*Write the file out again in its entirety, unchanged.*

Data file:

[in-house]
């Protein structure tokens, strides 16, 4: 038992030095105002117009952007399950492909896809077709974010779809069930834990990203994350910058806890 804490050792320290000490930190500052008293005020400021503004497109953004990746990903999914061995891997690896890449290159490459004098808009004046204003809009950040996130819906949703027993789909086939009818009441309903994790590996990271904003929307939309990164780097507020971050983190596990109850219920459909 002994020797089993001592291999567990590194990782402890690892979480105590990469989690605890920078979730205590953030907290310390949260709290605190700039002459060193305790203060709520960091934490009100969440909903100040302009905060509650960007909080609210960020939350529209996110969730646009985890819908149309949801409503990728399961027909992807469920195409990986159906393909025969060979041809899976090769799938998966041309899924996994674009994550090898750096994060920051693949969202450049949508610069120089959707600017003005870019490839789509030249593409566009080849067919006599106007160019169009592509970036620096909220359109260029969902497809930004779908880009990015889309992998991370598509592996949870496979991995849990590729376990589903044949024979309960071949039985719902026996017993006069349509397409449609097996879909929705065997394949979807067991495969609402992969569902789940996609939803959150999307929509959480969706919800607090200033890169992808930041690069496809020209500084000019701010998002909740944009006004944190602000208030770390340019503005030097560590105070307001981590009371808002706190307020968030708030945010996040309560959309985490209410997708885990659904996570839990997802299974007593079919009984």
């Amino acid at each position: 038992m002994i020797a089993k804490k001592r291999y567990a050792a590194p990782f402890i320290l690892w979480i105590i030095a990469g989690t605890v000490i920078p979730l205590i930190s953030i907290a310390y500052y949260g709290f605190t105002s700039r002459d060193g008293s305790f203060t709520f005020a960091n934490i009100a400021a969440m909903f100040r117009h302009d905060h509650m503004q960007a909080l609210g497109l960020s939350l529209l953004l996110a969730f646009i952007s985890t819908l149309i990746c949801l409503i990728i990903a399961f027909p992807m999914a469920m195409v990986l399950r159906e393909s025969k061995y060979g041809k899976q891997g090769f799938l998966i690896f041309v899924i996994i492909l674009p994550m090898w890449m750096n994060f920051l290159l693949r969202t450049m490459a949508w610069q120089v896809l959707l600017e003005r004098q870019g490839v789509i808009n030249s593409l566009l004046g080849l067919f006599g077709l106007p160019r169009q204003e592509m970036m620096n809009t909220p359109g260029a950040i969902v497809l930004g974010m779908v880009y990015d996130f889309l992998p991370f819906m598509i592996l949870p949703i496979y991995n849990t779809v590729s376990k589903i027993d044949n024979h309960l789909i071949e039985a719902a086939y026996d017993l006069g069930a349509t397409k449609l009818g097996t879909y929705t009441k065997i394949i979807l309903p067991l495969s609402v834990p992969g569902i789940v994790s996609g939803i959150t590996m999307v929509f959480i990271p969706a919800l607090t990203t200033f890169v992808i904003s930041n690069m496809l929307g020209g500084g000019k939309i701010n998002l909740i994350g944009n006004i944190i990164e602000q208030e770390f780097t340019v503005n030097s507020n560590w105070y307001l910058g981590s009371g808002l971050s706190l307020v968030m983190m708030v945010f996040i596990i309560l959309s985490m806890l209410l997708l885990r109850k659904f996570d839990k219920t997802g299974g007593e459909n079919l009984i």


[in-house]
């Protein structure tokens, strides 16, 4: 038992030095105002117009952007399950492909896809077709974010779809069930834990990203994350910058806890 804490050792320290000490930190500052008293005020400021503004497109953004990746990903999914061995891997690896890449290159490459004098808009004046204003809009950040996130819906949703027993789909086939009818009441309903994790590996990271904003929307939309990164780097507020971050983190596990109850219920459909 002994020797089993001592291999567990590194990782402890690892979480105590990469989690605890920078979730205590953030907290310390949260709290605190700039002459060193305790203060709520960091934490009100969440909903100040302009905060509650960007909080609210960020939350529209996110969730646009985890819908149309949801409503990728399961027909992807469920195409990986159906393909025969060979041809899976090769799938998966041309899924996994674009994550090898750096994060920051693949969202450049949508610069120089959707600017003005870019490839789509030249593409566009080849067919006599106007160019169009592509970036620096909220359109260029969902497809930004779908880009990015889309992998991370598509592996949870496979991995849990590729376990589903044949024979309960071949039985719902026996017993006069349509397409449609097996879909929705065997394949979807067991495969609402992969569902789940996609939803959150999307929509959480969706919800607090200033890169992808930041690069496809020209500084000019701010998002909740944009006004944190602000208030770390340019503005030097560590105070307001981590009371808002706190307020968030708030945010996040309560959309985490209410997708885990659904996570839990997802299974007593079919009984």
């Amino acid at each position: 038992m002994i020797a089993k804490k001592r291999y567990a050792a590194p990782f402890i320290l690892w979480i105590i030095a990469g989690t605890v000490i920078p979730l205590i930190s953030i907290a310390y500052y949260g709290f605190t105002s700039r002459d060193g008293s305790f203060t709520f005020a960091n934490i009100a400021a969440m909903f100040r117009h302009d905060h509650m503004q960007a909080l609210g497109l960020s939350l529209l953004l996110a969730f646009i952007s985890t819908l149309i990746c949801l409503i990728i990903a399961f027909p992807m999914a469920m195409v990986l399950r159906e393909s025969k061995y060979g041809k899976q891997g090769f799938l998966i690896f041309v899924i996994i492909l674009p994550m090898w890449m750096n994060f920051l290159l693949r969202t450049m490459a949508w610069q120089v896809l959707l600017e003005r004098q870019g490839v789509i808009n030249s593409l566009l004046g080849l067919f006599g077709l106007p160019r169009q204003e592509m970036m620096n809009t909220p359109g260029a950040i969902v497809l930004g974010m779908v880009y990015d996130f889309l992998p991370f819906m598509i592996l949870p949703i496979y991995n849990t779809v590729s376990k589903i027993d044949n024979h309960l789909i071949e039985a719902a086939y026996d017993l006069g069930a349509t397409k449609l009818g097996t879909y929705t009441k065997i394949i979807l309903p067991l495969s609402v834990p992969g569902i789940v994790s996609g939803i959150t590996m999307v929509f959480i990271p969706a919800l607090t990203t200033f890169v992808i904003s930041n690069m496809l929307g020209g500084g000019k939309i701010n998002l909740i994350g944009n006004i944190i990164e602000q208030e770390f780097t340019v503005n030097s507020n560590w105070y307001l910058g981590s009371g808002l971050s706190l307020v968030m983190m708030v945010f996040i596990i309560l959309s985490m806890l209410l997708l885990r109850k659904f996570d839990k219920t997802g299974g007593e459909n079919l009984i």